Sesame Street launches tools to help children who experience trauma, from hurricanes to violence at home
By Michael Alison Chandler for The Washington Post
It’s been a hard day on Sesame Street and Big Bird is feeling sad and angry. His friend Alan tells him it’s okay to have “big feelings” when something bad has happened, and he encourages him to calm down by imagining a safe place that he can go to. Soon, Big Bird is feeling better in his dreamlike cozy nest, feeling the warm sun on his feathers and smelling birdseed cookies baking in Granny Bird’s oven.
The video is one of a series being released Friday by the creators of Sesame Street to teach children strategies to cope with traumatic experiences, whether they are unexpected, like a hurricane or a flood, or ongoing.
New federal survey data, also being released Friday, show that one in five children in the United States have experienced at least two types of “adverse childhood experiences,” such as abuse and neglect, witnessing domestic violence, or living with an adult who has a mental illness or substance abuse problem. The rates are higher for teenagers. And researchers say they believe the responses, which are reported by children’s parents, are likely undercounts.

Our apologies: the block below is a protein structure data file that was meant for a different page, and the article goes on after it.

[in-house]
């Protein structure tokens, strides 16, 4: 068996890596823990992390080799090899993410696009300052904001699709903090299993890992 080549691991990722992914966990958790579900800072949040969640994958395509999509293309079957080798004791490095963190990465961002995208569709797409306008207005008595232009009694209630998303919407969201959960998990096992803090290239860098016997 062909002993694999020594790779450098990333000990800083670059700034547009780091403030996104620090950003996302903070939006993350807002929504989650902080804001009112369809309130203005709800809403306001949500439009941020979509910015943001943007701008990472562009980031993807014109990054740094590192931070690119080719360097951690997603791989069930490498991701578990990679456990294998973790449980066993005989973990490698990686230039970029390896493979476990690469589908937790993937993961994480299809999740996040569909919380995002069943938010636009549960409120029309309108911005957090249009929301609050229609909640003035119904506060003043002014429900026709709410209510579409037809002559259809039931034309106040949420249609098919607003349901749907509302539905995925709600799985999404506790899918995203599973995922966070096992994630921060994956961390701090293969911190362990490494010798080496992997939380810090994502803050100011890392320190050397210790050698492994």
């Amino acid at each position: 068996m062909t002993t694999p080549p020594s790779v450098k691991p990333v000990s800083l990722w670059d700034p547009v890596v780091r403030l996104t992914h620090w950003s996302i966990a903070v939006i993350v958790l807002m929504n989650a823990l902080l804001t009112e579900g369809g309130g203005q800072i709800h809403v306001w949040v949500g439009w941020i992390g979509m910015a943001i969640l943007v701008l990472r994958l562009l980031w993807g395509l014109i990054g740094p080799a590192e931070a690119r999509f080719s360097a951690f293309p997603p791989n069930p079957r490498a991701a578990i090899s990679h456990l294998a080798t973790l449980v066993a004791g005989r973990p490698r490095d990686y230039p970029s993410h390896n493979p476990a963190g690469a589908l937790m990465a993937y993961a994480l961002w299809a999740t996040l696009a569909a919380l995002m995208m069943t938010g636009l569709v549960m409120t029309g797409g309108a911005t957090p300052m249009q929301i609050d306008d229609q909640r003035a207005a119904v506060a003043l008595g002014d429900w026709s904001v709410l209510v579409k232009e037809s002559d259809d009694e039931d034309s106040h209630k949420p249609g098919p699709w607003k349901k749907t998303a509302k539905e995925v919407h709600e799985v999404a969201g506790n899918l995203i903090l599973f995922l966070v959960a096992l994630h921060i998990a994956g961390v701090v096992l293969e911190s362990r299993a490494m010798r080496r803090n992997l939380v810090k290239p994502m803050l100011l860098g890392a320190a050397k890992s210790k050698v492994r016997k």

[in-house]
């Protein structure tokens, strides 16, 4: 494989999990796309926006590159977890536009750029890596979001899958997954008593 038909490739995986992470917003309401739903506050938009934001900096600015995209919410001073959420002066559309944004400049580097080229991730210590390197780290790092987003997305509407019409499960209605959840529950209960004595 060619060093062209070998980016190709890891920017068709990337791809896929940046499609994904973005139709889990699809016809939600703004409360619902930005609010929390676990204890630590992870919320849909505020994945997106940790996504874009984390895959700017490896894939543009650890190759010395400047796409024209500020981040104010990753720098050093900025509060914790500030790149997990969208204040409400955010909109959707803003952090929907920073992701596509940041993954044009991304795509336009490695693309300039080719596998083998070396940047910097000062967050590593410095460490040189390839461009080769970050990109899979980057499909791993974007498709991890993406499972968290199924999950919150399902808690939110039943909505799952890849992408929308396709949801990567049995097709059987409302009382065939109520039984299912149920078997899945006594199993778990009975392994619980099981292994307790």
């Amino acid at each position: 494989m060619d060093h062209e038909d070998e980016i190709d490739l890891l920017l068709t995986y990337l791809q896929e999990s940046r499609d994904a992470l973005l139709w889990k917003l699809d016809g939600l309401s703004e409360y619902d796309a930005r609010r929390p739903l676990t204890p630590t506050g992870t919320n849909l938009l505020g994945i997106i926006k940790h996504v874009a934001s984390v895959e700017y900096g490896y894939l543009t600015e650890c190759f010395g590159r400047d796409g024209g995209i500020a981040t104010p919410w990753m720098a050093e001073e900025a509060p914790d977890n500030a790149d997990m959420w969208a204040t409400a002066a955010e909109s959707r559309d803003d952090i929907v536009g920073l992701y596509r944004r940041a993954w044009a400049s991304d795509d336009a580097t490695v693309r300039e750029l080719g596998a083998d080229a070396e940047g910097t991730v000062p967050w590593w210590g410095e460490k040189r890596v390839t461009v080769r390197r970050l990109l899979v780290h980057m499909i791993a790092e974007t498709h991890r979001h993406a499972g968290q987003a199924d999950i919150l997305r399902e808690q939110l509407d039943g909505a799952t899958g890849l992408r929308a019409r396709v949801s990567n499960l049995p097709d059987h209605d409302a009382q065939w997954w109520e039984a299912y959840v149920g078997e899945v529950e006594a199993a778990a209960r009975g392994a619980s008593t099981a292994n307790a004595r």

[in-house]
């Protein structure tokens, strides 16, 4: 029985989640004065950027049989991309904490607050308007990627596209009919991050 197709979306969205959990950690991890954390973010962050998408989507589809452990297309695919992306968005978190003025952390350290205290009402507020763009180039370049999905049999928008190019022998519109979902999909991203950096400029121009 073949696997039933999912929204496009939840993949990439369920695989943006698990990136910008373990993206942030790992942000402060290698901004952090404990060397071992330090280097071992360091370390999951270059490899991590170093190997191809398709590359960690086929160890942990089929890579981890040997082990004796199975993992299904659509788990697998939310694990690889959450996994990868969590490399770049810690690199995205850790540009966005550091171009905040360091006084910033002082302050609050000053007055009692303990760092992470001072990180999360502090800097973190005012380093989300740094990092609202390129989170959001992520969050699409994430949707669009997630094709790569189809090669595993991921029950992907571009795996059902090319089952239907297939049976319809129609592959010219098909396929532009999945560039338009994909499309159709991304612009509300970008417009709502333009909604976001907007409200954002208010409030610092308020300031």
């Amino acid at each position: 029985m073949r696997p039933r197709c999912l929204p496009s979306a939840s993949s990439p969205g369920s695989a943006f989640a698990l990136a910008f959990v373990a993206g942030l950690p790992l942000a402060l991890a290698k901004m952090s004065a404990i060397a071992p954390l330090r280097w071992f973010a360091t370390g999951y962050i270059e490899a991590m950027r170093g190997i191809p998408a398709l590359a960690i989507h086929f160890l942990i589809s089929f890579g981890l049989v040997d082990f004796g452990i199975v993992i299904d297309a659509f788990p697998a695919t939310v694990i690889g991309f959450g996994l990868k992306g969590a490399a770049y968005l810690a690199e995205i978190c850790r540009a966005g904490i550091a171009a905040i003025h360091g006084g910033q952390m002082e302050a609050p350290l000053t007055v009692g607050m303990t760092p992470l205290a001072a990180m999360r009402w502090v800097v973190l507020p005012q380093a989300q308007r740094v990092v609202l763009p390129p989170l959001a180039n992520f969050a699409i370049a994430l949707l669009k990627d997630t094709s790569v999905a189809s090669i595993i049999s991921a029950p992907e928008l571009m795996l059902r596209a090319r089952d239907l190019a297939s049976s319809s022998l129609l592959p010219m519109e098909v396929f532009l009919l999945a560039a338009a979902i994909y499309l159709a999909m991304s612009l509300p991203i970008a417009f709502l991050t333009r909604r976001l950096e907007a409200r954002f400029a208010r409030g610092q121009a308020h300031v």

Scientists have documented how such experiences create chronic stress and hormonal imbalances that can have long-term implications for health and learning and emotional development. Researchers are also working to document what tools or advantages help some children overcome these challenges while others struggle throughout their lives.
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